Joe Wilson rises to his own defense in an open letter to the Chairman of the Senate Select Committee on Intelligence ("SSCI").
In a separate section of the SSCI report (Additional Views, starting on p. 441), the Chairman had presented certain proposed conclusions to which the Committee could not unanimously agree. Apparently the Chairman believed that (1) "former Ambassador Joseph Wilson's public statements were not based on knowledge he actually possessed", and (2) "it was the former ambassador's wife who recommended
him for his trip to Niger."
To summarize the Ambassador's defense:
- the Chairman shouldn't call a memo from Wilson's wife singing his praises a "recommendation". It's a.... well, Wilson doesn't say. But I will note on his behalf that her memo was written just before Valentine's Day, so maybe it was a draft of something she meant for him alone.
- the Chairman should go back to the Democrats who refused to vote these conclusions out and remind them to include the exculpatory evidence in their Additional Views, or the main report, or somewhere. Evidently the presumably sympathetic Dems forgot to do this, but Wilson is sure there is a better story somewhere;
- we should believe some anonymous leaks in the press that tell a different story about his wife, because the press has been totally reliable on this story;
- in evaluating his public credibility we should focus exclusively on the words that come out of his mouth - we should ignore how others report on what he says, and ignore what he writes in his book. And anyway, where is their sense of artistry? He is quoted in the Senate report as explaining that for certain passages of the book, he used "a little literary flair".
The Ambassador does not address the matter of his anonymous credibility - the "misleading" information he leaked to the WaPo.
Now, my summary of his defense may not be perfectly fair, but I have additional thoughts below.
MID-COURSE UPDATE: The always-interesting Memeorandum round-up of a related Wilson apologia in Salon is here, so you can play "Spot the Serious Wilson Defenders" along with me (Hint - I already linked to them earlier in this post. Second hint - NO, you aren't overlooking any links. And a caveat - Memeorandum may pick up some new posts - they have eight right now, and the most recent is Tim Dunlop, who may or may not be fence sitting, but was Wilso-phobic when last we looked. Be Careful - Tim Dunlop has changed my mind on some things, so be forewarned as to his sinister powers...)
EVEN MORE: I'm hassling Daniel Okrent again (probably doesn't bother him); I'm thinking like Jonah Goldberg (hmm, that probably ought to bother him.... oh, you see me smiling); and revealing my own cache of quotes and stories, with a HUGE assist from Alex Parker.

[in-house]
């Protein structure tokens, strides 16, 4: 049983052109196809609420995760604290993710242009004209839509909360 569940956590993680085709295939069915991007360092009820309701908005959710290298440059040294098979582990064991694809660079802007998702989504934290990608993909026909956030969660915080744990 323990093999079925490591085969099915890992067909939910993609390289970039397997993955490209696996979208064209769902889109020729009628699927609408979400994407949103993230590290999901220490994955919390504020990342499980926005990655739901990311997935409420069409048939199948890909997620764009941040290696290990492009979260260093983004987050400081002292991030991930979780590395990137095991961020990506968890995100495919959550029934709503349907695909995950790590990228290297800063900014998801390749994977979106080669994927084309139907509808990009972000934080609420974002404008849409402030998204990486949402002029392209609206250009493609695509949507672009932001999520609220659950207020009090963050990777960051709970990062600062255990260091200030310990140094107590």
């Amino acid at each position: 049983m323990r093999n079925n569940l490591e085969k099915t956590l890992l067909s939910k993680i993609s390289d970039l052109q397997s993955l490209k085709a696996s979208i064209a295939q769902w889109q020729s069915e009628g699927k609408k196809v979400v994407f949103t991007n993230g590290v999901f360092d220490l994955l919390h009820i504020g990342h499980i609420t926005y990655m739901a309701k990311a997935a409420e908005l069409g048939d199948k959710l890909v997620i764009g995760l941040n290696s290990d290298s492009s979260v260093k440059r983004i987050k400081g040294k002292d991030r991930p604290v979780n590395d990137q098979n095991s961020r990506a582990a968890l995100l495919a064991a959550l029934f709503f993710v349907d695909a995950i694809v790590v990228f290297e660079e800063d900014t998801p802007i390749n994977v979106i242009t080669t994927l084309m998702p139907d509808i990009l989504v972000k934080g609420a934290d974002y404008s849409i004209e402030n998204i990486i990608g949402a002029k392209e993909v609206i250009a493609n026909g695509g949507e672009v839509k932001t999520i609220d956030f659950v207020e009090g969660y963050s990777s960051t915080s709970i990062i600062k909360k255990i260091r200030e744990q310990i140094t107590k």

UPDATE: The Washington Post ombudsman replies.
What is Joe Wilson's response to the assertion that his wife recommended him?
- We should ignore the recommendation memo from his wife.
He explains that a memo from his wife describing his qualifications wasn't really a "recommendation", but more of a... what? He doesn't say, but he thinks the SSCI report was too short at 510 pages and more of the memo shouild have been released. Jonah Goldberg and Captain Ed Morrissey react.
- The Senate staff which investigated this should interview the right people in the CIA, who will tell them that his wife did *not* make the recommendation.
And while we are extending the investigators "To Do" list, let's add "Buy a round of coffees for the Democratic staffers, so they wake up and do their jobs." This is a bi-partisan committee; there were plenty of people involved in both the investigation and the preparation of this report who were very sympathetic to Joe Wilson. If they had found a credible account of an alternative explanation, they would have gotten it into the report, or into the Alternative Views. The silence of the Democratic Senators (including Wilson's home-state Dianne Feinstein, p 479/488) on this point speaks volumes.
- We should believe the anonymous leaks to the press.
The Additional Views of the Chairman are also quite harsh on the credibility of Wilson's *public* statement (Wilson does not address, in his response, his anonymous and "misleading" leak to the WaPo.) Wilson's defense seems to be the mirror to the Bush side's "imminent threat" defense - Wilson claims he spoke carefully, and if people misunderstood, well, what can he do?
We can find illustrative excerpts from Andrea Mitchell and Wolf Blitzer suggesting that, whatever Wilson said, this is what reporters and viewers heard:
Andrea Mitchell, July 21, 2003, introduces a story as: "Former Ambassador Joe Wilson, one of the first to debunk the Iraq-Niger uranium link almost a year before the State of the Union speech...
Wolf Blitzer, describing Wilson to Condi Rice: BLITZER: But 11 months earlier, you, the Bush administration, had sent Joe Wilson, a former U.S. ambassador to Niger, to find out whether it was true. He came back, reported to the CIA, reported to the State Department, it wasn't true, it was bogus. The whole issue was bogus.
And Wilson's letter does not address his comical interview with the Senate staff (p. 445), where we get a soundbite that may not be appearing on the Salon book review or discussed on the cruise:
In an interview with Committee staff, Mr. Wilson was asked how he knew some of the things he was stating publicly with such confidence. On at least two occasions he admitted that he had no direct knowledge to support some of his claims and that he was drawing on either unrelated past experiences or no information at all. For example, when asked how he "knew" that the Intelligence Community had rejected the possibility of a Niger-Iraq uranium deal, as he wrote in his book, he told Committee staff that his
assertion may have involved "a little literary flair."
It looks like some of the staffers wanted to take a little flare and put it where the sunlight of truth was not shining.